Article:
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Raman Aylur Subramanian

Raman Aylur Subramanian
Equity Applied Research

How pure is your value?

Among the reasons that value firms sell at a discount to their intrinsic worth is that they tend to be more sensitive to shocks in gross domestic product compared with their growth counterparts. That may occur because of leverage, deployments of capital, risk-taking or something else that constrains value firms' ability to adapt to macroeconomic stresses.

The phenomenon results in value firms underperforming the broader market in times of uncertainty, including the years since the financial crisis. Over longer periods of time, however, value stocks have outperformed the market, creating a premium that reflects compensation for their exposure to uncertainty in growth expectations.

Some institutional investors are using the underperformance since 2008 as an opportunity to revisit their allocations to the value factor. The challenge is how to boost exposure without taking unwanted sector bets.

That was the situation that recently faced a large U.S. state retirement fund. The fund employs a multi-factor investing framework that captures the premiums historically available from the value, quality and momentum factors. 

The fund’s manager had used a fundamentals-weighted index to capture the value premium. Such indexes decouple an asset’s weight in the index from its price using such attributes as earnings or sales. But the index offered limited exposure to the value factor and contained significant active sector bets.

The manager aimed to boost exposure to value without diminishing its exposure to quality and momentum or reallocating assets from elsewhere in the equity portfolio. For that, the manager turned to the MSCI Enhanced Value Index, which is designed to offer a high level of exposure to value while minimizing unwanted sector bets.

 

Multi-factor with enhanced value has outperformed traditional value since the financial crisis

 

Source: MSCI Research, based on monthly averages between May 31, 1999 and Sept. 30, 2016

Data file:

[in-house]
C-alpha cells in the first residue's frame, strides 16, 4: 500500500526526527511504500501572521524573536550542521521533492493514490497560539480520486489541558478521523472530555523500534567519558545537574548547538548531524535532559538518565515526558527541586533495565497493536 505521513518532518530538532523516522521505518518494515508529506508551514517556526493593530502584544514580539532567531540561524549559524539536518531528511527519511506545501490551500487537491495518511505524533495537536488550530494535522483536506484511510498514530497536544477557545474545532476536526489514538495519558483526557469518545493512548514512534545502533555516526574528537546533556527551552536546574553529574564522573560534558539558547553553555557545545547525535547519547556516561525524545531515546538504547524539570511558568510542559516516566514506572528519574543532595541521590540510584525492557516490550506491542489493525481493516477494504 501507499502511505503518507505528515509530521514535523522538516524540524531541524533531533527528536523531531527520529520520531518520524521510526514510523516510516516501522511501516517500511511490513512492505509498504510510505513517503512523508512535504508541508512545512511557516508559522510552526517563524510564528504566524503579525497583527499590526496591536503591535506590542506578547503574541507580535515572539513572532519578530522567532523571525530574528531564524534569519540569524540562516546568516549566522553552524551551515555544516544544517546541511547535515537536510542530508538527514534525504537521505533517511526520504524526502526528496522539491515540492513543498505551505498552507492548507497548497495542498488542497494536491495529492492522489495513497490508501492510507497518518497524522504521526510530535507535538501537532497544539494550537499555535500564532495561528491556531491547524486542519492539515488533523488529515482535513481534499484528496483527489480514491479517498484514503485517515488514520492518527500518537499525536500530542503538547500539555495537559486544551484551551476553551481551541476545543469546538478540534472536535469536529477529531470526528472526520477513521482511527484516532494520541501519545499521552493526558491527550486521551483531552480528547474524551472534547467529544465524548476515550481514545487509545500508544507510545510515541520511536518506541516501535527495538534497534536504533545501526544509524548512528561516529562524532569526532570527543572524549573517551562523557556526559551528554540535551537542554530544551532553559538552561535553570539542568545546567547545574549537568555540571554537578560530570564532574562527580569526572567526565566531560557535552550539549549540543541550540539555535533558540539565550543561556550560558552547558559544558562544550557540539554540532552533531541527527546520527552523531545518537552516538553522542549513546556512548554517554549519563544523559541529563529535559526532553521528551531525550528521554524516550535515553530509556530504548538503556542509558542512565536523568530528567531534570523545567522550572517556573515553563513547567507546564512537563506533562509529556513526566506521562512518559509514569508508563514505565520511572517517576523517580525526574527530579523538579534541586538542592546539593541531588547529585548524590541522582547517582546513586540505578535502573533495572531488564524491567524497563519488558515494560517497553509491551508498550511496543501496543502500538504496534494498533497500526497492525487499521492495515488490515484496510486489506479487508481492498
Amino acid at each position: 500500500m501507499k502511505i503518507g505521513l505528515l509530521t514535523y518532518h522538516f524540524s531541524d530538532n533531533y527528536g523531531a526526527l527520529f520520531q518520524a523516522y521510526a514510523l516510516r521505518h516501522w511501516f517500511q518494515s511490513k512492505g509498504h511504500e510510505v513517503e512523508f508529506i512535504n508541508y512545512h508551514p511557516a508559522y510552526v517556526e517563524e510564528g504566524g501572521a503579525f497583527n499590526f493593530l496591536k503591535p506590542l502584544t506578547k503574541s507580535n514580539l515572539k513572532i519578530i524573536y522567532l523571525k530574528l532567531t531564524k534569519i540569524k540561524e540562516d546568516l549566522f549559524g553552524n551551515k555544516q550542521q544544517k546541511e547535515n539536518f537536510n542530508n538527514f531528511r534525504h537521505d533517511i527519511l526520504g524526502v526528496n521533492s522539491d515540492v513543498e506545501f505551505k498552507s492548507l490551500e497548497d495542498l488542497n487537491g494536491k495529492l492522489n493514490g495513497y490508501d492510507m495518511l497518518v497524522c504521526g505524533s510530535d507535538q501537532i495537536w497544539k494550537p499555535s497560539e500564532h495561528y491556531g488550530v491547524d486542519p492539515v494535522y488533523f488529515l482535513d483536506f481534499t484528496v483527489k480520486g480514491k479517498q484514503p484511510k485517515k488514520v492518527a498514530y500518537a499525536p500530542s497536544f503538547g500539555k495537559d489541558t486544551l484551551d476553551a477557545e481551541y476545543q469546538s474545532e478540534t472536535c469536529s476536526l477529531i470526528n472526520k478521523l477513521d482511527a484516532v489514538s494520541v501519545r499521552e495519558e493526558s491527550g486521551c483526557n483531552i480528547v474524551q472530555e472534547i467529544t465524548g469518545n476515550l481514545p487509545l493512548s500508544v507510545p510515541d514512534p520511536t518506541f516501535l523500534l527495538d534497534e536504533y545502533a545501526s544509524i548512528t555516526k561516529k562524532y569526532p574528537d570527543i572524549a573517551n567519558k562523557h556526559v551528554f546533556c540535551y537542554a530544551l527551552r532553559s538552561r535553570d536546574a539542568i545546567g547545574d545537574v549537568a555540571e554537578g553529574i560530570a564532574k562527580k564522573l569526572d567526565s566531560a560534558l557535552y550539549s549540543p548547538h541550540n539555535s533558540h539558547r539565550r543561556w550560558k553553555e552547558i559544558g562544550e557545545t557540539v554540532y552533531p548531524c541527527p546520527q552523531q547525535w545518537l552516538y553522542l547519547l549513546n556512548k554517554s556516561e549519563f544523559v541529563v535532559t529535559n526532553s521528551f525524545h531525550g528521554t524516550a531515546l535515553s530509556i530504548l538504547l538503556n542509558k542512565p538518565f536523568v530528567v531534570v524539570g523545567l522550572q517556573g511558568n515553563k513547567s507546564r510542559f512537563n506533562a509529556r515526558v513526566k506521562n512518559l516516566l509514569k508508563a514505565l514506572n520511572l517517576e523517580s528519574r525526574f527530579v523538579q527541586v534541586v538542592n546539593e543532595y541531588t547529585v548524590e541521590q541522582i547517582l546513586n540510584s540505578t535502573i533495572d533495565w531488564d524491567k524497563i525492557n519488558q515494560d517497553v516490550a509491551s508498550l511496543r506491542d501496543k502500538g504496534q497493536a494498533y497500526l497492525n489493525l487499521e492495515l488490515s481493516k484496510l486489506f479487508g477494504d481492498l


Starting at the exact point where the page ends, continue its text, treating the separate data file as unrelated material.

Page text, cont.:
The charts below show how the MSCI Enhanced Value Index performed as part of a strategy that combines value, quality and momentum.

 

Enhanced value provided better diversification than traditional value

Source: MSCI Research, based on monthly averages between May 31, 1999 and Sept. 30, 2016

 

The new allocation has more exposure to hallmarks of value such as book-to-price and earnings yield. But the allocation also preserved exposure to both momentum and quality, over the 17 years that ended Sept. 30.

 

The MSCI Enhanced Value Index increased exposure to value while preserving momentum and quality

Source: MSCI Research, based on monthly averages between May 31, 1999 and Sept. 30, 2016

 

As the table below suggests, swapping an enhanced value index in place of a value-weighted version improved performance over the sample period, albeit with a slightly higher cost of tracking error and turnover.

 

Source: MSCI Research, based on monthly averages between May 31, 1999 and Sept. 30, 2016

* Gross returns annualized in USD

** Annualized one-way index turnover over index reviews

Investors who focus on the long term may seek a purer exposure to value through all parts of the market cycle. For such investors, a value index that minimizes unintended and unwanted sector bets may be one way to allocate capital efficiently.

 

Further reading:

Finding value

The value factor marks a decade of disappointment

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